A Close Look at CBRNE Danger
Situational awareness is crucial in a CBRNE (Chemical, Biological, Radioactive, Nuclear and/or Explosive) incident.
First responders must quickly identify the type, location and extent of a threat before they can deal with it. Small security robots equipped with detectors can provide pieces of the incident puzzle but human operators have struggled to make sense of the data they receive for rapid assessments, they need pictures, not numbers. A new Canadian system, the CBRN Crime Scene Modeller (C2SM) goes one better.
Along with the video, images and data streamed from the robot 'platform', it provides computer-generated, three-dimensional images of a remote scene, along with 'tagged' data that allows operators to drill down into what they are 'seeing' on their computer screens.
Development of the C2SM has been a team effort, including RCMP Ottawa, the CBRNE Research and Technology Initiative led by the Defence R&D Canada - Centre for Security Science, the Hamilton, Toronto and Vancouver police services, the Canadian Police Research Centre, York University's Department of Computer Science and MacDonald, Dettwiler and Associates Ltd. (MDA).
Piotr Jasiobedzki, an MDA scientist explains: "Our system creates a planar map in real time, a floor map of the building, and shows the locations of the threats. In addition to the planar representation of the scene, with attached information, we have special cameras that we use to collect stereo images that allow us to build up photorealistic three-dimensional models."
Inside the 3D model, the operator can see all the objects and take measurements to design subsequent operations. "For example, the operator can measure the distance between a suspicious package and different access points to the room, to decide the best way to position an extractor, or additional measuring equipment." The photorealism of the scene provides an almost immersive experience, so they can look into a specific location and gather additional information and all the measurements from the CBRNE detectors that are placed in the same 3D environment.
Until now, operating robots inside a building tested the operators' intuition and memory because GPS signals can be lost. "Inside the building, it is the task of the operator to figure out where he or she is at any given time, because of the robot's lack of a location system, and they rely on the images that are streaming live to their workstations and on the measurements of the detectors," Jasiobedzki says. That system forces operators to remember what was measured and where - which can be a complicated and confusing task. Even when data is captured and stored to media, access is difficult if the operator has to rewind images and search data. "C2SM allows the security robot to geolocate inside buildings, without reliance on GPS, and send the source of the information that is captured by the CBRNE detectors and all the images from all cameras to a database. All that information is time-stamped and geolocated." Information is transmitted in near real time to the operator's station and displayed on screen. "Once it is in the database, operators can see the images they captured five minutes ago or look at sensor measurements that were performed at specific locations inside the building."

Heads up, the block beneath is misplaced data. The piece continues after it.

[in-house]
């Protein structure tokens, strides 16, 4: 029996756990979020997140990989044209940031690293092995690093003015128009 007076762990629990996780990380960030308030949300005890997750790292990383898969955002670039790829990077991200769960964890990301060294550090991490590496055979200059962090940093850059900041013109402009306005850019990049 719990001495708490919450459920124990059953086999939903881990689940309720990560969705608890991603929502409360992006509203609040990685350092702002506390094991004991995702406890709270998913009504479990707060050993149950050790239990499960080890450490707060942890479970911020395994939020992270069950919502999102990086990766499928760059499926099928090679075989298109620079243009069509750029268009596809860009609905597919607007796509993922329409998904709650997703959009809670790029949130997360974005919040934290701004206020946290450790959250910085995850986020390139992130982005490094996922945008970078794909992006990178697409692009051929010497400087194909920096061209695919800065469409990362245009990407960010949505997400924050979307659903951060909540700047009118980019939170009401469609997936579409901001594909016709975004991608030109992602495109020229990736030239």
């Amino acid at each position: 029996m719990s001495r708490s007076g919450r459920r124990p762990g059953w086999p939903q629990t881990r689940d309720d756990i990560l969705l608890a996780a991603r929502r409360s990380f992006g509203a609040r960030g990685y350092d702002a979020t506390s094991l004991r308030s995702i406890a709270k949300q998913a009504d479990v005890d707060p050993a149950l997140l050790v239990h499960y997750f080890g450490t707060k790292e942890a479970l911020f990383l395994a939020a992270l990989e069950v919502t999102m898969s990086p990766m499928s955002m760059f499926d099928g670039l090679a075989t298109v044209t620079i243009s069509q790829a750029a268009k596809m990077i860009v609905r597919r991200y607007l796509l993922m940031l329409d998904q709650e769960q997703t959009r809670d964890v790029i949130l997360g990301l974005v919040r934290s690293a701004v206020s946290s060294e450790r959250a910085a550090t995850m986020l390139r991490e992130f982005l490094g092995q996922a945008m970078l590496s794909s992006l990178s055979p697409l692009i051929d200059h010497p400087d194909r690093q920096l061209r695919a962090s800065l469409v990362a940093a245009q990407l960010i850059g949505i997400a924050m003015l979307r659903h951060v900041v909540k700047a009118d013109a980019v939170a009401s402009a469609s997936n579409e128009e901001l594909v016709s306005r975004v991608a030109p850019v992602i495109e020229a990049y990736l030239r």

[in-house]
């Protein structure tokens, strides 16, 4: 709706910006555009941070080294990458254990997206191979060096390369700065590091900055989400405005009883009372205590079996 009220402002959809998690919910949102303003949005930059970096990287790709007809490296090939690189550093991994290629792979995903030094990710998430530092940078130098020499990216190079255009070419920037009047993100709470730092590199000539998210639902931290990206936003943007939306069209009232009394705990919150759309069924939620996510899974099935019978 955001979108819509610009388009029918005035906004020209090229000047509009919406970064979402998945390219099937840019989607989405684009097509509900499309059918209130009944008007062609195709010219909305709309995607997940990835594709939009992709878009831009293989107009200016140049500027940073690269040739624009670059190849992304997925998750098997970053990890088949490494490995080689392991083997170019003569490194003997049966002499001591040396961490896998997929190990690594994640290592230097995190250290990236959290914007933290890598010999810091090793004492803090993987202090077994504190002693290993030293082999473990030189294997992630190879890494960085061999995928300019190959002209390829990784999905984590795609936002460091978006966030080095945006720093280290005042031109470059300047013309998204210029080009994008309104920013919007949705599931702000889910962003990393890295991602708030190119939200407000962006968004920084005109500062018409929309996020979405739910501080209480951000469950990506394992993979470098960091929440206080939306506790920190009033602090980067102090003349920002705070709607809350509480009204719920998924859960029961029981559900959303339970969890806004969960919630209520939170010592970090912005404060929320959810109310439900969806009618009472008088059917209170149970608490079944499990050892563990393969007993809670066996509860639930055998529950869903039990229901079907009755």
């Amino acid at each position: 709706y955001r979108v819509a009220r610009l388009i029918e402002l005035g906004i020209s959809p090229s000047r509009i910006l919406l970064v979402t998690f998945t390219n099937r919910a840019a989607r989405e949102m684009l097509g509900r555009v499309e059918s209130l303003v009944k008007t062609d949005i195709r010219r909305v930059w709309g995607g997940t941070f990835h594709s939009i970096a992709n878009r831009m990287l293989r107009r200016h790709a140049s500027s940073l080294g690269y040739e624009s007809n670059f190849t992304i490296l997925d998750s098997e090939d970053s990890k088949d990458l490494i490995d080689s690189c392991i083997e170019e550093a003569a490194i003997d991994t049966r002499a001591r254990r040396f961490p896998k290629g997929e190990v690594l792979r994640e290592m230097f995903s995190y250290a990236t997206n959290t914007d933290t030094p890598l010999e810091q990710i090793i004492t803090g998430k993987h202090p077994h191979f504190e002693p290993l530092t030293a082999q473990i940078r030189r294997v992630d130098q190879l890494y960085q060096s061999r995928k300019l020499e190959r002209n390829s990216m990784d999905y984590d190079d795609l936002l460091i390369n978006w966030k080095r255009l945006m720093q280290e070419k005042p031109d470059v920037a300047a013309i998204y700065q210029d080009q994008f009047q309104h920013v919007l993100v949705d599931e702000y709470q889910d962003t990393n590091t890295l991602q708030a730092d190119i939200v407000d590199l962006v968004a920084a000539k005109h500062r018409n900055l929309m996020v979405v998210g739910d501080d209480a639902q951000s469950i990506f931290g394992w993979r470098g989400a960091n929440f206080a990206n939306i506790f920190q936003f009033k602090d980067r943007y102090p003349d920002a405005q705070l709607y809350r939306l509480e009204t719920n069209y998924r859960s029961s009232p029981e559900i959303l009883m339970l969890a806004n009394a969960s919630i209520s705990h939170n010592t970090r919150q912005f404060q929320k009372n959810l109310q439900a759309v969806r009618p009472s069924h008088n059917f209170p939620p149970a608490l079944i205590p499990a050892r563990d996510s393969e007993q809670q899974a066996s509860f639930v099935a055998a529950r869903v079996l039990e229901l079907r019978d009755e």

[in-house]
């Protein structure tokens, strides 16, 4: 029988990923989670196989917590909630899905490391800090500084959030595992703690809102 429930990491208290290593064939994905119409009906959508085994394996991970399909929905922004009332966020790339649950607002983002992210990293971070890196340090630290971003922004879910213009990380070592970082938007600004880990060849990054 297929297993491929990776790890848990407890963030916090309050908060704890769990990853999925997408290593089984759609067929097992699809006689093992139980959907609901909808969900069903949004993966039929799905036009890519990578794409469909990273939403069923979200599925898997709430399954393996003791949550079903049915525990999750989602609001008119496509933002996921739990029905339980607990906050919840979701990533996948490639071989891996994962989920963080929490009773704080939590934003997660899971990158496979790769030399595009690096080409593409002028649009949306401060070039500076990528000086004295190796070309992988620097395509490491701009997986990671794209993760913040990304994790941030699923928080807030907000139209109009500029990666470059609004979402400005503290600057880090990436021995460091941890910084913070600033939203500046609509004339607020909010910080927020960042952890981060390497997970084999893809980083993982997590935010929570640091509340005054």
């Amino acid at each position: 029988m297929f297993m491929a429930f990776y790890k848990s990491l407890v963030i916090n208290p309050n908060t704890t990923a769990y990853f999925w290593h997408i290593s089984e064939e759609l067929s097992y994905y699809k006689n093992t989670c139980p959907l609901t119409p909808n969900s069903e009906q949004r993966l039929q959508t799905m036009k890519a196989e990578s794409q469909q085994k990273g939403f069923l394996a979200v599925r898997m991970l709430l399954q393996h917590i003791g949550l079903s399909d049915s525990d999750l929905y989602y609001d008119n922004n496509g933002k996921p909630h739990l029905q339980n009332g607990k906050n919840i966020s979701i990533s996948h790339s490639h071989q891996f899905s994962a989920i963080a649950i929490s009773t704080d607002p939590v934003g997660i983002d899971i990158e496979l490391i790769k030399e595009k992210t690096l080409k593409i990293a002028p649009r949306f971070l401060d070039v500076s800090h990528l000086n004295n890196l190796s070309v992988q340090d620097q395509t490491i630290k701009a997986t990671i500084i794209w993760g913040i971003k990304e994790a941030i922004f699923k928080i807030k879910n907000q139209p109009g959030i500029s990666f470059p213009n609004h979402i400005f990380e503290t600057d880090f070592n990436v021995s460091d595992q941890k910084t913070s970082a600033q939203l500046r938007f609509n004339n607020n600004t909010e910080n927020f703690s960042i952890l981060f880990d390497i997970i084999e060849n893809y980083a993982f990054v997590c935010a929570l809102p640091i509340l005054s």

The main focus of the C2SM project was the creation of 3D representations of the unknown, investigated environments and the graphic representation of information to the end user. Along the way, they realized that the large amounts of time and processing power were required to build up the 3D models, so they redefined the concept of operations to allow operators to decide whether to focus in a location to collect and process more information, or to travel quickly through an uninteresting scene where nothing of importance is happening.
From its inception, the C2SM project was designed to deliver that kind of operational value to First Responders. "We actually started the project with a field trial, which sort of sounds counter-intuitive, because you don't always start a project without anything to test, but we realized that we didn't know enough about the First Responders procedures and operations," Jasiobedzki explains.
The project started with training exercises organized by Toronto Police Services' CBRNE group. Participants observed the response. "At the same time we brought two prototypes of our early systems to this trial and we demonstrated them to police. After the first trial we had a long discussion where we talked about the direction of the whole project."
The C2SM team kept the same approach during the whole project, holding regular field tests and trails of different prototypes every four to six months. The team was able to demonstrate progress to the first responders, and observe them using the system. "The challenges they had with early prototypes gave us insights into what we should do. After each trial, we had debriefing sessions where we spent half a day or a day discussing the limitations of the current prototype and possibilities for future development. They told us what they needed and we told them what could be done," Jasiobedzki said.
In the latest stage of the project, scientists and engineers built multiple rugged prototypes suitable for deployment and delivered them to First Responder partners in the project. "Those systems are now being used in internal training, so what we hope is that the end users will send us enough information that we can enter the commercial marketplace with a substantial product."
Richard Bray is the Senior Writer at FrontLine Security magazine.
© FrontLine Security 2012